Huaraz is the main city of the Cordillera Blanca, America’s highest mountain range and part of the Andes. At an elevation of 3’100masl and surrounded by inumerous peaks and embedded lagunas, it is a mekka for hiking and trekking.
Coming right up from sea level overnight, the height difference was noticeable to say the least and the short walk from the first hostel, which was fully booked, to the second one left me out of breath. But I’m not usually one to let my body tell me where to stop. Where would we get if we listened to our bodies, right? No, I just prepared my daypack, stored my luggage and ran to the next corner where I should find a colectivo that takes me up to Pitec, a place with a few farmhouses at about 3’800masl. Together with two English guys that also waited for the colectivo to fill up with locals and boxes containing live poultry I convinced the driver to charge us no more than ten Soles each (about USD 2.80) for the one hour ride. Once he dropped us off we checked in with the National Park Ranger (10 Soles entrance fee) and started what I thought would be a rather easy hike and a good choice to acclimatize. Yeah, not quite. For about one and a half hours the trail led steeply upwards. Then it got even steeper for the last thirty minutes, including some proper climbing and pulling my tired body up on a wire rope.
I was tired from the overnight trip, not used to the height, clearly didn’t drink enough water and the sign in front of the Laguna read 4’450masl. A slight headache was creeping in. But the staggering views and the peacefulness of that beautiful spot let me forget my bodily discomfort for some time.
We took it all in and stayed for a while to relax and to have a little snack. What I knew from the unpleasantness altitude can cause was that it should get better once you descend. Somehow it didn’t and by the time I sat in the colectivo again I had troubles to keep up with the discussions we had about different concepts of truth, liberation through acknowledgment of the inevitable perishability of life itself and other philosophical crap.
Remember what I said about not listening to my body? Stupid. Did I learn anything from it? Hell no! After feeling miserable for the rest of the evening and not having dinner because I couldn’t get out of the bed anymore I got up at four o’clock the next morning to start my tour to Laguna 69. The perfect preparation for a seven hour hike from 3’800masl up to 4’600masl and down again.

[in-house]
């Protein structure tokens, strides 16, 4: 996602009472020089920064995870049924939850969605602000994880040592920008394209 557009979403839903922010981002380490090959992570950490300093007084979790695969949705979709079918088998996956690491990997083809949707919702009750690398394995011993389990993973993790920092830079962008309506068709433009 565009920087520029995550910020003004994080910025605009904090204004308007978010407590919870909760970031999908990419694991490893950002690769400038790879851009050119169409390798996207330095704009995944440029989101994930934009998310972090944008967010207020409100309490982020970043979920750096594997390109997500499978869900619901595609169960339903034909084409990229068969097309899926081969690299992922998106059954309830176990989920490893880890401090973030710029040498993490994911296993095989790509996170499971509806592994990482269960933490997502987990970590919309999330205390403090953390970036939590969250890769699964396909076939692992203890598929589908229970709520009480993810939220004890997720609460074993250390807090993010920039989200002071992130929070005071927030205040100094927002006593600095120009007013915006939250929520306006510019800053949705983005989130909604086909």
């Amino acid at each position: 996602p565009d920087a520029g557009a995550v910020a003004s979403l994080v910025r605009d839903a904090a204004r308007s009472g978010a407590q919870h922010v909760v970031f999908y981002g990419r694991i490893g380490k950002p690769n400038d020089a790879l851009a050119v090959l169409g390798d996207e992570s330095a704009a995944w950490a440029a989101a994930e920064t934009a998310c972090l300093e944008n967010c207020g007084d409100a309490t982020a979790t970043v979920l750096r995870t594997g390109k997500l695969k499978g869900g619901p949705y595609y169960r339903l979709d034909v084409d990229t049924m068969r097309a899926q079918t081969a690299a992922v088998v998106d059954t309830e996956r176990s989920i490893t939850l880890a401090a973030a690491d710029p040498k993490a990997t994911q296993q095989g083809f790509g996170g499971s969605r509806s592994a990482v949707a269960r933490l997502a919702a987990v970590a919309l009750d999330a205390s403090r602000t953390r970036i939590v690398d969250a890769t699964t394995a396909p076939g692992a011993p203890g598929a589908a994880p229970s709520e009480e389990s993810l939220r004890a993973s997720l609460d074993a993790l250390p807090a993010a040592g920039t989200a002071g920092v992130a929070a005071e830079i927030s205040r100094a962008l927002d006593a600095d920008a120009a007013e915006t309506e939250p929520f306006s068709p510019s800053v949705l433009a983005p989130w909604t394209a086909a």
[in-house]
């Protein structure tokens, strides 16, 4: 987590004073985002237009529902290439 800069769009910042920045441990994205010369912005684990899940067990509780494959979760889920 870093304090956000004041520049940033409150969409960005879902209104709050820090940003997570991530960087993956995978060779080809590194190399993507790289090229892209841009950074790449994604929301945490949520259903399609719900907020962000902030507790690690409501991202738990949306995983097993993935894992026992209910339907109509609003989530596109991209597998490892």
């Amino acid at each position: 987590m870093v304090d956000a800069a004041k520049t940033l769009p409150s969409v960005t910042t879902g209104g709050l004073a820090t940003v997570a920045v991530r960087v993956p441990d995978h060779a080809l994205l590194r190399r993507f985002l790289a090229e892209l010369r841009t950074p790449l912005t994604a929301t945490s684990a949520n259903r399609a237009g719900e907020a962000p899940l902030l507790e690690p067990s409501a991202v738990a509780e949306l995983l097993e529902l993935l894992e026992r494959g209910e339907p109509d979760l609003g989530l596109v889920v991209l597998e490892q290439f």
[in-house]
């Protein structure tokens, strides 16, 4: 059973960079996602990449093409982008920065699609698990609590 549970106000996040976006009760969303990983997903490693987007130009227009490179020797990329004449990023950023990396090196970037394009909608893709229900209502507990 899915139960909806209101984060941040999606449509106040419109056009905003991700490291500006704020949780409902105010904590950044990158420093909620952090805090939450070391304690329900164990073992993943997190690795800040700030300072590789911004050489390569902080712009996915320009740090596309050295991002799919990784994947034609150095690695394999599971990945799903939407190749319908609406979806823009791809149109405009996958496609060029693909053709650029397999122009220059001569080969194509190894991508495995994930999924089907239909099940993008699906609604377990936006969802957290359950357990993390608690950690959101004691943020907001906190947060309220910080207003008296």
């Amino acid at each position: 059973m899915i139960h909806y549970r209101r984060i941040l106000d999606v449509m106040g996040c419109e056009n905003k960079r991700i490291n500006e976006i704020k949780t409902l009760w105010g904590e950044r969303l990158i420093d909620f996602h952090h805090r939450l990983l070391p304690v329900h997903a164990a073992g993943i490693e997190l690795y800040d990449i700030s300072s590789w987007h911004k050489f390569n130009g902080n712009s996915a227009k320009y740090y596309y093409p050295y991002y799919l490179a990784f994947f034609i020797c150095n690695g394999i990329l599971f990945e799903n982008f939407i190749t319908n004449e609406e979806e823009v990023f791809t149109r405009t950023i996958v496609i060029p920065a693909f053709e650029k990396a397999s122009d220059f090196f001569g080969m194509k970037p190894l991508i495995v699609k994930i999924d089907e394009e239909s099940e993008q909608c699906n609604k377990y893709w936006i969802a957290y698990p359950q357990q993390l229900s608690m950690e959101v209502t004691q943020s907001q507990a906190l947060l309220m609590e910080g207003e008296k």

As soloing the Laguna 69 trek might actually take you longer and cost more than taking advantage of an organized transportation with breakfast stop etc. I opted for the tour. The shuttle picked me up at the hostel at 4.30am, collected a few more hikers around the city centre and then drove off towards the mountains. At some point we stopped for breakfast and later at this pretty laguna for some pictures.
Until we arrived at the trailhead my own batteries felt almost re-charged. The napping on the bus and the breakfast seemed to have worked. But I knew that it wasn’t going to be an easy hike. It started slowly with about 45 minutes through a gorgeous and almost flat, grassy river landscape. Then it started. Zig-zagging uphill for about an hour to the next high plateau. By then, some fatigue has started to kick in. Let’s not forget, at 4’400masl your body has a harder time getting the oxygen it needs. So, the last 30 to 40 minutes were no walk in the park as the trail got once again steeper. At the top I lied down exhausted and slept for twenty minutes. When I woke up again the last part of the group wouldn’t arrive for almost another hour. I was finally ready to enjoy the jaw-drapping scenery in front of me.
The way down was like a picnic compared to the ascend. Tired but happy I sat in the bus back to Huaraz. A beautiful day was coming to an end and Huascarán, Peru’s highest mountain glowed as the sun went down.
Now it was time to rest and recover, right? Wrong. The nightbus to Lima was waiting for me.